The Top 10 False Arguments About the Regents Road Bridge

By Katie Nelson Rodolico

We hear a lot myths, assertions, or just plain false arguments from bridge opponents — provably false.  Here are the top 10 myths Regents Road Bridge opponents keep repeating  — accompanied by THE TRUTH.

  1. The bridge will bring more traffic into the area (even though we want projects that provide more jobs in UC) and it will destroy the canyon.

FALSE:  This is the BIG LIE.  Actually it’s two big lies. The UC development that has already been built or is being developed now has been based on the Regents Road Bridge being in place as a key piece of the infrastructure.  The traffic is already here… as can be seen with the mess on I-5, La Jolla Village, Genesee, I-805, Nobel.   The golden triangle is the high tech job center for San Diego.  The jobs are already here or are coming (from already approved projects.)   The large number of workers and residents in the Golden Triangle have brought all roads in the area to a standstill during rush hours  The bridge doesn’t bring more traffic to the area… the development does.

As far as destroying the canyon goes, this is really an egregious misrepresentation regarding the impact of the bridge on the canyon.    The canyon already has many imprints from civilization and development.  There are the human influences from heavy rail transportation, construction activity, trash, and the occasional shopping cart.   There is no regular or systematic cleaning or maintenance in the canyon.  While segments of the canyon have been “set aside” as an open space park, those are simply lines on a map for a canyon that was already in the City’s property inventory.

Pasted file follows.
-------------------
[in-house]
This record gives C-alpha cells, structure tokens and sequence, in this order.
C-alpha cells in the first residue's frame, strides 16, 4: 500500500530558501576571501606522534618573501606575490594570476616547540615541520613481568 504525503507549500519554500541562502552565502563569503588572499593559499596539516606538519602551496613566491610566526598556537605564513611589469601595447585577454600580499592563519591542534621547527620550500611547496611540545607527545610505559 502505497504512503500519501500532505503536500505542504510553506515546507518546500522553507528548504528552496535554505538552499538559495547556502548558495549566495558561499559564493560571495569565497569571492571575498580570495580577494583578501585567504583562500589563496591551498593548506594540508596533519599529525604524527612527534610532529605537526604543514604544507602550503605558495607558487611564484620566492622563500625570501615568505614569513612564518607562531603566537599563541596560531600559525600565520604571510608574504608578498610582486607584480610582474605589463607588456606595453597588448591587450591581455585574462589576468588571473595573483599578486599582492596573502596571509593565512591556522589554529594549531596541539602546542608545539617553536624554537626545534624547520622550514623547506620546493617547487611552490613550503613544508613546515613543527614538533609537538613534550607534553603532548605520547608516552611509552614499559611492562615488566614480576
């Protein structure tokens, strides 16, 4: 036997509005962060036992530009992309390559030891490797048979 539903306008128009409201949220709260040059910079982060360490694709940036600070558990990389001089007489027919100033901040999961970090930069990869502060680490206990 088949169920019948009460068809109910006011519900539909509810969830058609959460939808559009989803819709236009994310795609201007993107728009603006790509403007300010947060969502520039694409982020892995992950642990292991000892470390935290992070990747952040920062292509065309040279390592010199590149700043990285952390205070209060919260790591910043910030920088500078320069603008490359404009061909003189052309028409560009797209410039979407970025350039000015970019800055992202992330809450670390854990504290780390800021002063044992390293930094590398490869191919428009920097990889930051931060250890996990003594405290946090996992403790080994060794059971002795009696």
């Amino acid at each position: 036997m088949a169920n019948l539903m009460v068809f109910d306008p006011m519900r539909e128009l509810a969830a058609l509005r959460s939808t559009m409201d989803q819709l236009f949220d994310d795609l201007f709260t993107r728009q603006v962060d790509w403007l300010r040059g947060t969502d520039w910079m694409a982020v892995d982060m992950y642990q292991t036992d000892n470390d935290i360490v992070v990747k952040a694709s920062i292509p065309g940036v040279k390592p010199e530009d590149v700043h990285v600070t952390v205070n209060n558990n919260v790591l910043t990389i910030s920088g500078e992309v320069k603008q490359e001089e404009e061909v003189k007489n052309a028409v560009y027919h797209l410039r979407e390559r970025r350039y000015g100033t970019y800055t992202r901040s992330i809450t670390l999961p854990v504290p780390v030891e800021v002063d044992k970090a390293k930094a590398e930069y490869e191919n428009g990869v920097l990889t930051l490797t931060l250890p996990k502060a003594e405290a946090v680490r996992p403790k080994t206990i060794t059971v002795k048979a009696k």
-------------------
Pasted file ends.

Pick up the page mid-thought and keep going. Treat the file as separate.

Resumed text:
2. Rose Canyon is the last (or the best) of the open space parks.

FALSE:  We are fortunate to live in a city with many canyons and open space parks.  We are even more fortunate to live in an area of the city that has several open space parks:  San Clemente Canyon, Barnes and Lopez Canyon in nearby Mira Mesa, Peñasquitos Canyon in nearby Carmel Valley, and Tecolote Canyon in Clairemont.   Those are just the canyons and open space parks within a few miles.   San Diego Canyonlands lists over 130 canyons in the San Diego area.  Many of these open space parks have much better amenities than Rose Canyon has and much better access for the elderly, handicapped, and disabled. http://www.sdcanyonlands.org/pdfs/canyonlocationsmasterlist09f30.pdf

         3. Rose Canyon is special for its lack of development.

FALSE:  Rose Canyon is an enjoyable canyon to hike and bike in… but anyone who spends time there knows that it is a heavily used area and is not, by a long shot, pristine.  

* There are railroad tracks running through the canyon carrying 24 Amtrak trains a day and 22 Coaster light rail trains a day.  These numbers will double when double tracking projects are completed north of us.

* There is a road that carries 31,000 trips a day through the canyon.

* There is a high school on the edge of the canyon.

* There are water, gas, and electrical utilities in the canyon. And there is…